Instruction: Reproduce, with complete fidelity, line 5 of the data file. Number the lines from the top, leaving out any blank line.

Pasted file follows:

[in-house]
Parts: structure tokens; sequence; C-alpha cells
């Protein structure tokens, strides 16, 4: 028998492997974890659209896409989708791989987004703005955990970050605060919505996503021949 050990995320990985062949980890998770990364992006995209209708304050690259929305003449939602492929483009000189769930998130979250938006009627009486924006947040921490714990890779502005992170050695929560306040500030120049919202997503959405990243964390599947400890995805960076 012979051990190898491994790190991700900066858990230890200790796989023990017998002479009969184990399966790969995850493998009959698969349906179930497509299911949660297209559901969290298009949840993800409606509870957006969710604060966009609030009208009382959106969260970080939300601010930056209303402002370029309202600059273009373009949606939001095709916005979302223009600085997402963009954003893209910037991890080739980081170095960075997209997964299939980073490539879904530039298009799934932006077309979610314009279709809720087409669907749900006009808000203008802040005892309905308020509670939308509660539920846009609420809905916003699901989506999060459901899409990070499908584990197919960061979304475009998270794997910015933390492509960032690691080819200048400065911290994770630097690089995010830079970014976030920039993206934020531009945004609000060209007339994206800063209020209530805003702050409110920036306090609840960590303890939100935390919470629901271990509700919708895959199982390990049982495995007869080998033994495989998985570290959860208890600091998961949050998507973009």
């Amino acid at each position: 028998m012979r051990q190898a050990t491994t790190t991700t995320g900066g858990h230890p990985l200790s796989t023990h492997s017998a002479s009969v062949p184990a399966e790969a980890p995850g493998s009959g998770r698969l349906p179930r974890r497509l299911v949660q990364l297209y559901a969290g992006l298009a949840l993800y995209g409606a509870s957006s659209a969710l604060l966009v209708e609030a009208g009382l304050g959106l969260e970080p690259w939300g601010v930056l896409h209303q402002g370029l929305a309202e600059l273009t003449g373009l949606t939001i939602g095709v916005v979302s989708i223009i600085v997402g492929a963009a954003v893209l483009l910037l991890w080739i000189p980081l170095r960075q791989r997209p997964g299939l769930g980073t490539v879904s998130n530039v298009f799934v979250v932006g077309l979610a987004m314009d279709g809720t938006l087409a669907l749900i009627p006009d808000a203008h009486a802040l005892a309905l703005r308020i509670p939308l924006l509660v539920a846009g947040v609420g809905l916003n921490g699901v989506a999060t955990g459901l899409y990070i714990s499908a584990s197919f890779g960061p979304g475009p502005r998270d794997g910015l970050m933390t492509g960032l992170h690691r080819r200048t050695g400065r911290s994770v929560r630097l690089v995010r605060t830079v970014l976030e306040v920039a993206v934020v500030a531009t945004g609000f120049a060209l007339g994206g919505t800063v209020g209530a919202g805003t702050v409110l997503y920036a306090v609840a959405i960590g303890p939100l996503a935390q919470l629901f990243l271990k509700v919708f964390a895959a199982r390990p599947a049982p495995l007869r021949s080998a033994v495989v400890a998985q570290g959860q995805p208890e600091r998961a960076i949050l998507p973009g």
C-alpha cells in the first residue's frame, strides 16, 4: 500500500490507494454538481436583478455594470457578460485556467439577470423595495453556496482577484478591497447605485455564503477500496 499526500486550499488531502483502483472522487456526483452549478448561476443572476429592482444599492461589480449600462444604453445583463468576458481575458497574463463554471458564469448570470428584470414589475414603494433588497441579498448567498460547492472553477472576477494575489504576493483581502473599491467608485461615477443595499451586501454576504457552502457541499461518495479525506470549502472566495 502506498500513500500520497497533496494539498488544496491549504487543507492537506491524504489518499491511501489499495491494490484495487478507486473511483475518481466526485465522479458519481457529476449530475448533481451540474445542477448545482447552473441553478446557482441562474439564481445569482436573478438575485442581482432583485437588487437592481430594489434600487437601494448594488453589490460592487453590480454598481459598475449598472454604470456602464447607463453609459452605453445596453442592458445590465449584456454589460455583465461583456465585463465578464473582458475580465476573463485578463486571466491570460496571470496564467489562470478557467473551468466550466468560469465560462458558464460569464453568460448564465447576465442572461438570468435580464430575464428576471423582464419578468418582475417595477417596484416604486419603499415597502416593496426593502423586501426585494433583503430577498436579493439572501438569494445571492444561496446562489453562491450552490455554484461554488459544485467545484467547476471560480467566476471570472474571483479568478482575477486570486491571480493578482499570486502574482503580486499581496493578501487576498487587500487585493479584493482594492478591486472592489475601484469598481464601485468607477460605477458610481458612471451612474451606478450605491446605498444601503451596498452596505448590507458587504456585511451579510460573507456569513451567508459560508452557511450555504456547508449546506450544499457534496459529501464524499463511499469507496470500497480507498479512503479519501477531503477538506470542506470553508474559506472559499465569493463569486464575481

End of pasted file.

C-alpha cells in the first residue's frame, strides 16, 4: 500500500490507494454538481436583478455594470457578460485556467439577470423595495453556496482577484478591497447605485455564503477500496 499526500486550499488531502483502483472522487456526483452549478448561476443572476429592482444599492461589480449600462444604453445583463468576458481575458497574463463554471458564469448570470428584470414589475414603494433588497441579498448567498460547492472553477472576477494575489504576493483581502473599491467608485461615477443595499451586501454576504457552502457541499461518495479525506470549502472566495 502506498500513500500520497497533496494539498488544496491549504487543507492537506491524504489518499491511501489499495491494490484495487478507486473511483475518481466526485465522479458519481457529476449530475448533481451540474445542477448545482447552473441553478446557482441562474439564481445569482436573478438575485442581482432583485437588487437592481430594489434600487437601494448594488453589490460592487453590480454598481459598475449598472454604470456602464447607463453609459452605453445596453442592458445590465449584456454589460455583465461583456465585463465578464473582458475580465476573463485578463486571466491570460496571470496564467489562470478557467473551468466550466468560469465560462458558464460569464453568460448564465447576465442572461438570468435580464430575464428576471423582464419578468418582475417595477417596484416604486419603499415597502416593496426593502423586501426585494433583503430577498436579493439572501438569494445571492444561496446562489453562491450552490455554484461554488459544485467545484467547476471560480467566476471570472474571483479568478482575477486570486491571480493578482499570486502574482503580486499581496493578501487576498487587500487585493479584493482594492478591486472592489475601484469598481464601485468607477460605477458610481458612471451612474451606478450605491446605498444601503451596498452596505448590507458587504456585511451579510460573507456569513451567508459560508452557511450555504456547508449546506450544499457534496459529501464524499463511499469507496470500497480507498479512503479519501477531503477538506470542506470553508474559506472559499465569493463569486464575481